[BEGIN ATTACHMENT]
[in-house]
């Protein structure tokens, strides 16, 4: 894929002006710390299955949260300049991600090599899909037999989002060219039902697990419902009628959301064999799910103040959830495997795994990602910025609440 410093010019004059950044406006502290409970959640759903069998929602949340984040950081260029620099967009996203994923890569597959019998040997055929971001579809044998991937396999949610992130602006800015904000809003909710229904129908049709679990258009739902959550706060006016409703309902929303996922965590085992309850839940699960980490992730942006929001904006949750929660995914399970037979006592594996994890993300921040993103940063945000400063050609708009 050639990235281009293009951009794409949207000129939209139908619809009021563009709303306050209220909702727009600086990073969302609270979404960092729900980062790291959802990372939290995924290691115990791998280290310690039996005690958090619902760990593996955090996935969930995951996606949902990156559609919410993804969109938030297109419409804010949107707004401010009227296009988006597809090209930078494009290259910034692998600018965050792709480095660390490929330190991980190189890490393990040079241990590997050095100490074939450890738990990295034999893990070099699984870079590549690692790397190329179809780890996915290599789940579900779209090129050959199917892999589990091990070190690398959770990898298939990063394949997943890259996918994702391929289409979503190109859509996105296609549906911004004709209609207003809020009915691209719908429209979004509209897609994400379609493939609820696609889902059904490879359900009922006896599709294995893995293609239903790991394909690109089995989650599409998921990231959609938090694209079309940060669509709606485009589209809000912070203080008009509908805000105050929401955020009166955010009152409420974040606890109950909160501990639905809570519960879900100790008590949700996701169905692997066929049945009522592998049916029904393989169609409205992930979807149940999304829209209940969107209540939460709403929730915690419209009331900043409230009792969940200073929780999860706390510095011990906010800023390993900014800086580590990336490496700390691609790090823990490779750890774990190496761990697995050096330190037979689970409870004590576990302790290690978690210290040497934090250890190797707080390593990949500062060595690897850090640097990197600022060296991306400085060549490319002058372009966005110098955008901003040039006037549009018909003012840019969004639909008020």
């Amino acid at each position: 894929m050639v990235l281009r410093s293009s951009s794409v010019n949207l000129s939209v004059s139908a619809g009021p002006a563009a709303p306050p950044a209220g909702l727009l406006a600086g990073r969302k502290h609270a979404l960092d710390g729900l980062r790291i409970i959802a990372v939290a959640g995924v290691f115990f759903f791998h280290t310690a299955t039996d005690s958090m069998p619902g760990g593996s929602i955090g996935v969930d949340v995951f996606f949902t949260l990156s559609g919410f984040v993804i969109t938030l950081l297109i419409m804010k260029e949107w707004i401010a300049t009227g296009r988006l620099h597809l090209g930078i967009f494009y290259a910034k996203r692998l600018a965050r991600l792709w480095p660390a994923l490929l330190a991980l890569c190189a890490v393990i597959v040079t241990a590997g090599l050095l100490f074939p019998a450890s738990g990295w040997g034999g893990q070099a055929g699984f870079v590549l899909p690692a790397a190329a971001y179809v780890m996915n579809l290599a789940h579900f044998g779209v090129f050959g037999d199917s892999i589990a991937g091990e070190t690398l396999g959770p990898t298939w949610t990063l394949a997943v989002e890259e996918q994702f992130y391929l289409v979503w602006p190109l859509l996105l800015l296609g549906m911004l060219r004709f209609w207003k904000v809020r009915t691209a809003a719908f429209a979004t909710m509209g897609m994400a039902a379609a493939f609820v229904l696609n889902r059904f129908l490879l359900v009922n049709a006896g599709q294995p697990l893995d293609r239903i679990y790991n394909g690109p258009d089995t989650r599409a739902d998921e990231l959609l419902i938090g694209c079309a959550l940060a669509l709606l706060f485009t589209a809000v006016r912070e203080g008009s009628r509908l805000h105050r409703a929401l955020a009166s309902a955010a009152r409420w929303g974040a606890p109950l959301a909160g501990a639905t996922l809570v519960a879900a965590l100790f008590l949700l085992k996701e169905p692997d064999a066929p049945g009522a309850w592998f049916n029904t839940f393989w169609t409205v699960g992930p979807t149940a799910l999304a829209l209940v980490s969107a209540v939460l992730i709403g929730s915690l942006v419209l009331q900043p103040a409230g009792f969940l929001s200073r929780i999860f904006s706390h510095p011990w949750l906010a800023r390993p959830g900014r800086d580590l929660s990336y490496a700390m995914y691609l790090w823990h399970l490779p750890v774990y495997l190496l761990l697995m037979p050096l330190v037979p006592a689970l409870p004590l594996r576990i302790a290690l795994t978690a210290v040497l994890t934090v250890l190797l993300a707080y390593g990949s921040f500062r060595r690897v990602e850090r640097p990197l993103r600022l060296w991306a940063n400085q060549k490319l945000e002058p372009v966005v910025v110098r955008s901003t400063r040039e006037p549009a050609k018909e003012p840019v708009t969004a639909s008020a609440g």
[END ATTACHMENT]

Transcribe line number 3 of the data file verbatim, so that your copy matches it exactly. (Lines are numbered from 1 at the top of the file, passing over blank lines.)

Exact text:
């Amino acid at each position: 894929m050639v990235l281009r410093s293009s951009s794409v010019n949207l000129s939209v004059s139908a619809g009021p002006a563009a709303p306050p950044a209220g909702l727009l406006a600086g990073r969302k502290h609270a979404l960092d710390g729900l980062r790291i409970i959802a990372v939290a959640g995924v290691f115990f759903f791998h280290t310690a299955t039996d005690s958090m069998p619902g760990g593996s929602i955090g996935v969930d949340v995951f996606f949902t949260l990156s559609g919410f984040v993804i969109t938030l950081l297109i419409m804010k260029e949107w707004i401010a300049t009227g296009r988006l620099h597809l090209g930078i967009f494009y290259a910034k996203r692998l600018a965050r991600l792709w480095p660390a994923l490929l330190a991980l890569c190189a890490v393990i597959v040079t241990a590997g090599l050095l100490f074939p019998a450890s738990g990295w040997g034999g893990q070099a055929g699984f870079v590549l899909p690692a790397a190329a971001y179809v780890m996915n579809l290599a789940h579900f044998g779209v090129f050959g037999d199917s892999i589990a991937g091990e070190t690398l396999g959770p990898t298939w949610t990063l394949a997943v989002e890259e996918q994702f992130y391929l289409v979503w602006p190109l859509l996105l800015l296609g549906m911004l060219r004709f209609w207003k904000v809020r009915t691209a809003a719908f429209a979004t909710m509209g897609m994400a039902a379609a493939f609820v229904l696609n889902r059904f129908l490879l359900v009922n049709a006896g599709q294995p697990l893995d293609r239903i679990y790991n394909g690109p258009d089995t989650r599409a739902d998921e990231l959609l419902i938090g694209c079309a959550l940060a669509l709606l706060f485009t589209a809000v006016r912070e203080g008009s009628r509908l805000h105050r409703a929401l955020a009166s309902a955010a009152r409420w929303g974040a606890p109950l959301a909160g501990a639905t996922l809570v519960a879900a965590l100790f008590l949700l085992k996701e169905p692997d064999a066929p049945g009522a309850w592998f049916n029904t839940f393989w169609t409205v699960g992930p979807t149940a799910l999304a829209l209940v980490s969107a209540v939460l992730i709403g929730s915690l942006v419209l009331q900043p103040a409230g009792f969940l929001s200073r929780i999860f904006s706390h510095p011990w949750l906010a800023r390993p959830g900014r800086d580590l929660s990336y490496a700390m995914y691609l790090w823990h399970l490779p750890v774990y495997l190496l761990l697995m037979p050096l330190v037979p006592a689970l409870p004590l594996r576990i302790a290690l795994t978690a210290v040497l994890t934090v250890l190797l993300a707080y390593g990949s921040f500062r060595r690897v990602e850090r640097p990197l993103r600022l060296w991306a940063n400085q060549k490319l945000e002058p372009v966005v910025v110098r955008s901003t400063r040039e006037p549009a050609k018909e003012p840019v708009t969004a639909s008020a609440g």